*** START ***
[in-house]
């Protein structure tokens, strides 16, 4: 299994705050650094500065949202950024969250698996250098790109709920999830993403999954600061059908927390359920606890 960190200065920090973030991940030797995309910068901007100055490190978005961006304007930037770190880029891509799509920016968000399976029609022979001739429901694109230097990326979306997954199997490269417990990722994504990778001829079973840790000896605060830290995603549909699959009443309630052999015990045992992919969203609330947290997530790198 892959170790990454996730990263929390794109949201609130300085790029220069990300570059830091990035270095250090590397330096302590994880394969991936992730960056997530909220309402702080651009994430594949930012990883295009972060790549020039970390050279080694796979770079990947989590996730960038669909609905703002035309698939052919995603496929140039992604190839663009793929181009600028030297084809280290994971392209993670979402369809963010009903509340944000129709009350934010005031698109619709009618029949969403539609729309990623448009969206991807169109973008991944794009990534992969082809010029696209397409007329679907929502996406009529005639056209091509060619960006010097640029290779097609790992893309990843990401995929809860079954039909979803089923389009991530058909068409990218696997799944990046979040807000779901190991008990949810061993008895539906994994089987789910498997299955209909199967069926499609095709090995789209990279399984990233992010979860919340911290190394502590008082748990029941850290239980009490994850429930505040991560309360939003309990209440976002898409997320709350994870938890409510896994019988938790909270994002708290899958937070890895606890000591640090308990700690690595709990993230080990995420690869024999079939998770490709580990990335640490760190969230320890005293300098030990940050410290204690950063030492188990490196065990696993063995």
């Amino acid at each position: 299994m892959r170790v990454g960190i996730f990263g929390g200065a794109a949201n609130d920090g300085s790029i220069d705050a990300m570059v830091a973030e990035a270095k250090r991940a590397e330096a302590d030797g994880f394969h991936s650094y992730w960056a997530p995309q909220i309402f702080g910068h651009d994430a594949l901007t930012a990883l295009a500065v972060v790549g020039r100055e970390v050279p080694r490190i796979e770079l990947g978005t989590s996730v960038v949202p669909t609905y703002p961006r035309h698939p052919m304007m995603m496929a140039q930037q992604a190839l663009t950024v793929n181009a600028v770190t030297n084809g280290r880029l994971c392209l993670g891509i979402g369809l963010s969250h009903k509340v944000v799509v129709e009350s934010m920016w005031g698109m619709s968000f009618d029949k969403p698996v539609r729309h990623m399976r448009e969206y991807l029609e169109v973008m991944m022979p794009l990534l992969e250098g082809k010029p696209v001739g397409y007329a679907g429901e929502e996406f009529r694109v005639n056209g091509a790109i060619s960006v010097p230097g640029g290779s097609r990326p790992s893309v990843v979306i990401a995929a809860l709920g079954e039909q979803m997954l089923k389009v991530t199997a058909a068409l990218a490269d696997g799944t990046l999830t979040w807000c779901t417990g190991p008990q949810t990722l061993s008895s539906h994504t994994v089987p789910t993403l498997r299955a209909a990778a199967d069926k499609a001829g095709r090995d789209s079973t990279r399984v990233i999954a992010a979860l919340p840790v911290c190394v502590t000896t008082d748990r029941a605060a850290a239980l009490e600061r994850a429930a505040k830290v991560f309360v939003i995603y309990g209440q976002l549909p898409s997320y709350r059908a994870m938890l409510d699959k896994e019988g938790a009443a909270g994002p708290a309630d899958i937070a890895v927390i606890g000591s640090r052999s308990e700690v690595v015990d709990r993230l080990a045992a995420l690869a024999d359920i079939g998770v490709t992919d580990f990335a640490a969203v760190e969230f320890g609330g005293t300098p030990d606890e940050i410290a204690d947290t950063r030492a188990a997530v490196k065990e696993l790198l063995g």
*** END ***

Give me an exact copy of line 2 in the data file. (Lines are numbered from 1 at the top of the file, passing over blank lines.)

């Protein structure tokens, strides 16, 4: 299994705050650094500065949202950024969250698996250098790109709920999830993403999954600061059908927390359920606890 960190200065920090973030991940030797995309910068901007100055490190978005961006304007930037770190880029891509799509920016968000399976029609022979001739429901694109230097990326979306997954199997490269417990990722994504990778001829079973840790000896605060830290995603549909699959009443309630052999015990045992992919969203609330947290997530790198 892959170790990454996730990263929390794109949201609130300085790029220069990300570059830091990035270095250090590397330096302590994880394969991936992730960056997530909220309402702080651009994430594949930012990883295009972060790549020039970390050279080694796979770079990947989590996730960038669909609905703002035309698939052919995603496929140039992604190839663009793929181009600028030297084809280290994971392209993670979402369809963010009903509340944000129709009350934010005031698109619709009618029949969403539609729309990623448009969206991807169109973008991944794009990534992969082809010029696209397409007329679907929502996406009529005639056209091509060619960006010097640029290779097609790992893309990843990401995929809860079954039909979803089923389009991530058909068409990218696997799944990046979040807000779901190991008990949810061993008895539906994994089987789910498997299955209909199967069926499609095709090995789209990279399984990233992010979860919340911290190394502590008082748990029941850290239980009490994850429930505040991560309360939003309990209440976002898409997320709350994870938890409510896994019988938790909270994002708290899958937070890895606890000591640090308990700690690595709990993230080990995420690869024999079939998770490709580990990335640490760190969230320890005293300098030990940050410290204690950063030492188990490196065990696993063995």